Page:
He got mad when he heard she was planning on going to see Nathan, but it only showed in his expression, he didn't interrupt. He didn't even interrupt her when she got to the parts that made him especially sick, the parts that made his blood boil.

"So I was in the pantry." Pause, swallow, deep breath. "And he was talking about the files. Oh, Dad, the files. On escaped Primatech prisoners. He took them, he's going to go after them."

"Honey, I know that, it's okay. I need to hear about you, I'm not worrying about company stuff right now."

She nodded. "So I came out of the pantry. I think I thought he was gone, but I grabbed a knife from the counter . . . and then he was right in front of me and I stabbed him."

"What? Your mother never said-"

"I forgot to mention it. Anyway, I stabbed him in the chest. Then he pinned me against the wall, right over there-" she pointed. "And started cutting my head."

"Did it hurt?"

"Yes. That was the last thing I really felt. I remember thinking I felt like a pumpkin; a jack-o-lantern." She laughed hollowly. "When the top of my head was off, he used his telekinesis and put me on the coffee table. Carefully, y'know, so my brains wouldn't spill out or anything. Put a pillow under my head, that's why that one's all bloody. And then he started."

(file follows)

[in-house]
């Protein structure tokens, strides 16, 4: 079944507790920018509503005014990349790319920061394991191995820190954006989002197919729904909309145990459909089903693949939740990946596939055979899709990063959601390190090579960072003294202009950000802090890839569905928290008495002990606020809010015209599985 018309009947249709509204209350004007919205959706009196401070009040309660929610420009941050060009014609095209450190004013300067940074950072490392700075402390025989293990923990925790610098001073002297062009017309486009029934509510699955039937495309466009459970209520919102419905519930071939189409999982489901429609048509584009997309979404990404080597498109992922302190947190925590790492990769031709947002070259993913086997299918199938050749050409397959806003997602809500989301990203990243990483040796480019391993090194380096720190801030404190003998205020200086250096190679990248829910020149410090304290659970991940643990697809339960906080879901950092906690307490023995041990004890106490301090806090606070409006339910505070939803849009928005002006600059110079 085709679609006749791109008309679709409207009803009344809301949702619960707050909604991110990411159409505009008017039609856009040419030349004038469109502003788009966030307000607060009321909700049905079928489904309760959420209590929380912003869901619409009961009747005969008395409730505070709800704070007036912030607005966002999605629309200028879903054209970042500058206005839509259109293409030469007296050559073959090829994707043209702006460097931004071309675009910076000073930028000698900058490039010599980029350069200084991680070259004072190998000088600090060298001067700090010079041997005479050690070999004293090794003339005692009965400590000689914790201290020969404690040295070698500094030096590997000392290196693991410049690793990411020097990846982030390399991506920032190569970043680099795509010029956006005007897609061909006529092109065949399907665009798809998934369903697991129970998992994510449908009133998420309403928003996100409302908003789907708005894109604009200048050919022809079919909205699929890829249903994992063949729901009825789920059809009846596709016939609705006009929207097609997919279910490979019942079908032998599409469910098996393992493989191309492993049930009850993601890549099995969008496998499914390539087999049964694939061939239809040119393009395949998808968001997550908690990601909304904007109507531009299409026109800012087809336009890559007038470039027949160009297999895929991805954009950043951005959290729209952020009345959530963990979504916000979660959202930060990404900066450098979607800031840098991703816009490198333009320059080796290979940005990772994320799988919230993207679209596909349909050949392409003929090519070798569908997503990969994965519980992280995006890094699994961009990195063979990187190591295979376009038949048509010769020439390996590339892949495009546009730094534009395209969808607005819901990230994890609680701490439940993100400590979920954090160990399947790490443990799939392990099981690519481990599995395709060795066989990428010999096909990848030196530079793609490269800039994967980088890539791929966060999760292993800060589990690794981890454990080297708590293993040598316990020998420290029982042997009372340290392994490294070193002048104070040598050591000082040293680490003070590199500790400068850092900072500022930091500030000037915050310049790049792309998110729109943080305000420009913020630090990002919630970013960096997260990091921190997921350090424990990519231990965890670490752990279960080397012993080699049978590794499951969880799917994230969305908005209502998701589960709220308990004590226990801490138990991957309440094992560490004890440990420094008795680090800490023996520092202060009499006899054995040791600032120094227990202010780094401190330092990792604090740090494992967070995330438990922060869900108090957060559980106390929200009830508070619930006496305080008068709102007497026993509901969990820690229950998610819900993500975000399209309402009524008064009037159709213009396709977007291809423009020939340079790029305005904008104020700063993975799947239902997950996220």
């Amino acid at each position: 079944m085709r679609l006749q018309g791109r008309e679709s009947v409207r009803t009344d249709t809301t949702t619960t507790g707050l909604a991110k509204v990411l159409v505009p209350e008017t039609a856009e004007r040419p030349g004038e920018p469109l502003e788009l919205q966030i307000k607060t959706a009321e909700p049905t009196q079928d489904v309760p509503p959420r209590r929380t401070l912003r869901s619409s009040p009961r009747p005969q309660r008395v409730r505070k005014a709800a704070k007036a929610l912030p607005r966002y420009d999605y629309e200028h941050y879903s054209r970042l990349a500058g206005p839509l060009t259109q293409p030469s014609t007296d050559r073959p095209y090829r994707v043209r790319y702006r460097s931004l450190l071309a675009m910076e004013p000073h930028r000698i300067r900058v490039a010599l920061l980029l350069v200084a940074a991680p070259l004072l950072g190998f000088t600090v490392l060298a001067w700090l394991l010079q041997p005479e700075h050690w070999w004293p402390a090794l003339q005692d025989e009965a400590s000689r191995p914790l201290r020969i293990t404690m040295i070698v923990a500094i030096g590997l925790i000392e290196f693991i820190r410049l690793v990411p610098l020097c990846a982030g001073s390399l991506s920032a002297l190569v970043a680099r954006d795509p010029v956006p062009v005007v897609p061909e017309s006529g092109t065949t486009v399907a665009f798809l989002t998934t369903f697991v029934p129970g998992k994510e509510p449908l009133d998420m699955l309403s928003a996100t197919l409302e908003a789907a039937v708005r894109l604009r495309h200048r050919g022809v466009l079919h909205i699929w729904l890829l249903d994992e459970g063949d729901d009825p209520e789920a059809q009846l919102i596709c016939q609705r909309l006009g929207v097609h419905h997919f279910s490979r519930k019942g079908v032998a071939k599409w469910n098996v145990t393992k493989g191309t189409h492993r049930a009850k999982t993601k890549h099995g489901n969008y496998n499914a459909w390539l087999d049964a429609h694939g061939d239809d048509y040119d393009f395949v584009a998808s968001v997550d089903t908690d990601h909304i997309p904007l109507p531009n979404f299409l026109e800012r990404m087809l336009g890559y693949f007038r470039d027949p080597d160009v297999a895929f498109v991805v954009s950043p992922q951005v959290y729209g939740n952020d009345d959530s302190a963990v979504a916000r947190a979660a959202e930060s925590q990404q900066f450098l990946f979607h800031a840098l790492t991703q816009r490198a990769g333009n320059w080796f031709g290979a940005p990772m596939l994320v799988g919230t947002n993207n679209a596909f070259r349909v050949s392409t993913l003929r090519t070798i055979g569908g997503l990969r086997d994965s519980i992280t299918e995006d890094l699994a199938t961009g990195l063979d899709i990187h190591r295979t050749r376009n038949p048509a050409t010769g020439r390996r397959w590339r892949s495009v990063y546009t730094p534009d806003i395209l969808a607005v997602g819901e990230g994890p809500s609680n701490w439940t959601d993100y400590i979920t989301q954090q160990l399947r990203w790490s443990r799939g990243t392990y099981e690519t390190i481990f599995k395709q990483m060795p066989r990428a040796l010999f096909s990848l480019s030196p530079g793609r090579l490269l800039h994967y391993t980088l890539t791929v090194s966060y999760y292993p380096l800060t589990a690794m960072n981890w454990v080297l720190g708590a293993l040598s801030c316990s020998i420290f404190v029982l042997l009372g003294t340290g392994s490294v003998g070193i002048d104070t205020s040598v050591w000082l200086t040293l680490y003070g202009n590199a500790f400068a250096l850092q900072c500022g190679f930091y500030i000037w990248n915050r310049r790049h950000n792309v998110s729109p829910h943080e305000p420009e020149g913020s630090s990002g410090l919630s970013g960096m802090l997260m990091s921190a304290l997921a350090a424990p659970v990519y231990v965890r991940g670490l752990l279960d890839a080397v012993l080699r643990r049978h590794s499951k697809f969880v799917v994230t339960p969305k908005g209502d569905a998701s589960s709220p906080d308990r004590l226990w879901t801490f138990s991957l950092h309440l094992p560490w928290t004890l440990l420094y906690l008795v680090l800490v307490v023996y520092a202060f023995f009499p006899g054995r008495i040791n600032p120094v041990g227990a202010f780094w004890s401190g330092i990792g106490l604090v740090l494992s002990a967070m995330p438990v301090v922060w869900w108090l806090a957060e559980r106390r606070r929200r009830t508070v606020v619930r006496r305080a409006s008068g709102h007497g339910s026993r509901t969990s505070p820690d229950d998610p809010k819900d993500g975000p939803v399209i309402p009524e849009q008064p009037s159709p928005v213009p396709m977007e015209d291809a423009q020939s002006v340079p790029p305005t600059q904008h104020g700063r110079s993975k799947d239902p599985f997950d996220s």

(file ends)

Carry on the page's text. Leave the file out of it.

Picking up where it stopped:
"Did that part hurt?"

"No. Just tickled, and it felt really weird. I mean, he had his fingers right in my brain tissue, it was pretty invasive." She blushed as she realized the sexual parallels one could make. "I honestly thought he was going to eat my brain." She laughed at her stupidity.

"He didn't?" Noah asked, letting out a relieved breath.

"No, don't you think I'd've mentioned that? I thought you knew."

"We'd always wondered. So he just . . . did what, exactly?"

"He looked for my ability. It was so weird when he . . . he'd stroke one spot and say 'Here's your occipital cortex,' and make colours and blackness flash before my eyes. Things like that, but mainly he was just digging around in one little area. He had an idea where it should be. He said it wasn't grouped with the other . . . involuntary brain functions. Reflexes and heartbeat and all that. Which means, he said, that some day maybe I can learn to control my power, turn it on and off. It's only automatic now because I was so unaware of it, he said."